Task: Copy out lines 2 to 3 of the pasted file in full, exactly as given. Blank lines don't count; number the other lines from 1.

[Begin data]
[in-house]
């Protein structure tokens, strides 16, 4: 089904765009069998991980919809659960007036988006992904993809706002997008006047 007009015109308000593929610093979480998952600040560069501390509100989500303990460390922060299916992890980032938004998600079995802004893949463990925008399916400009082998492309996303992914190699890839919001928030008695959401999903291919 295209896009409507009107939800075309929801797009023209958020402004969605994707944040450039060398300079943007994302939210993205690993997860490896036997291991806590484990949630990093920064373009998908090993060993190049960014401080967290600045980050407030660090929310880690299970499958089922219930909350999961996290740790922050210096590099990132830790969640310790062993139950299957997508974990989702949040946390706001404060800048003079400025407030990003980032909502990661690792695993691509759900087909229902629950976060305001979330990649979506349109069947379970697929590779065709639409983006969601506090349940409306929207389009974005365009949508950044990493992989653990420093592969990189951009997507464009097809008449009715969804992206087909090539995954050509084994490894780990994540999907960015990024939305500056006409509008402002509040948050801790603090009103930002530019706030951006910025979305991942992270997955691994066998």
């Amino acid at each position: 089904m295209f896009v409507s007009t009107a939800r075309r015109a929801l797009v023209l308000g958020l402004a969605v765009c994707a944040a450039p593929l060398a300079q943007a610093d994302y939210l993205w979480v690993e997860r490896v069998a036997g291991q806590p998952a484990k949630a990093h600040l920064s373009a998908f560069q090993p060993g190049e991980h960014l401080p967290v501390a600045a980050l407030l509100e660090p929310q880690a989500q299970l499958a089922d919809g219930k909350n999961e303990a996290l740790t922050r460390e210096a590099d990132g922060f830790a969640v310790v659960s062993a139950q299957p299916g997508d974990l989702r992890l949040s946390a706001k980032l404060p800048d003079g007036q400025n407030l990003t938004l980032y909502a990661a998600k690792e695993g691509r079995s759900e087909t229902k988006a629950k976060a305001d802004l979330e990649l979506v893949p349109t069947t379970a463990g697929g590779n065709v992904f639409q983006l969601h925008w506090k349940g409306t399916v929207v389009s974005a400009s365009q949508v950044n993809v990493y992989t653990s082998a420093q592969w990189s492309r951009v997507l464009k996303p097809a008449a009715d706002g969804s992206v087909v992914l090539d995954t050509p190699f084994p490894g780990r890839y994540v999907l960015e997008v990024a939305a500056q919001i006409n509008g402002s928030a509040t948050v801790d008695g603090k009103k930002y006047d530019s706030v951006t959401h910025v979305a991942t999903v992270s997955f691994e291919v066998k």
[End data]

């Protein structure tokens, strides 16, 4: 089904765009069998991980919809659960007036988006992904993809706002997008006047 007009015109308000593929610093979480998952600040560069501390509100989500303990460390922060299916992890980032938004998600079995802004893949463990925008399916400009082998492309996303992914190699890839919001928030008695959401999903291919 295209896009409507009107939800075309929801797009023209958020402004969605994707944040450039060398300079943007994302939210993205690993997860490896036997291991806590484990949630990093920064373009998908090993060993190049960014401080967290600045980050407030660090929310880690299970499958089922219930909350999961996290740790922050210096590099990132830790969640310790062993139950299957997508974990989702949040946390706001404060800048003079400025407030990003980032909502990661690792695993691509759900087909229902629950976060305001979330990649979506349109069947379970697929590779065709639409983006969601506090349940409306929207389009974005365009949508950044990493992989653990420093592969990189951009997507464009097809008449009715969804992206087909090539995954050509084994490894780990994540999907960015990024939305500056006409509008402002509040948050801790603090009103930002530019706030951006910025979305991942992270997955691994066998």
């Amino acid at each position: 089904m295209f896009v409507s007009t009107a939800r075309r015109a929801l797009v023209l308000g958020l402004a969605v765009c994707a944040a450039p593929l060398a300079q943007a610093d994302y939210l993205w979480v690993e997860r490896v069998a036997g291991q806590p998952a484990k949630a990093h600040l920064s373009a998908f560069q090993p060993g190049e991980h960014l401080p967290v501390a600045a980050l407030l509100e660090p929310q880690a989500q299970l499958a089922d919809g219930k909350n999961e303990a996290l740790t922050r460390e210096a590099d990132g922060f830790a969640v310790v659960s062993a139950q299957p299916g997508d974990l989702r992890l949040s946390a706001k980032l404060p800048d003079g007036q400025n407030l990003t938004l980032y909502a990661a998600k690792e695993g691509r079995s759900e087909t229902k988006a629950k976060a305001d802004l979330e990649l979506v893949p349109t069947t379970a463990g697929g590779n065709v992904f639409q983006l969601h925008w506090k349940g409306t399916v929207v389009s974005a400009s365009q949508v950044n993809v990493y992989t653990s082998a420093q592969w990189s492309r951009v997507l464009k996303p097809a008449a009715d706002g969804s992206v087909v992914l090539d995954t050509p190699f084994p490894g780990r890839y994540v999907l960015e997008v990024a939305a500056q919001i006409n509008g402002s928030a509040t948050v801790d008695g603090k009103k930002y006047d530019s706030v951006t959401h910025v979305a991942t999903v992270s997955f691994e291919v066998k």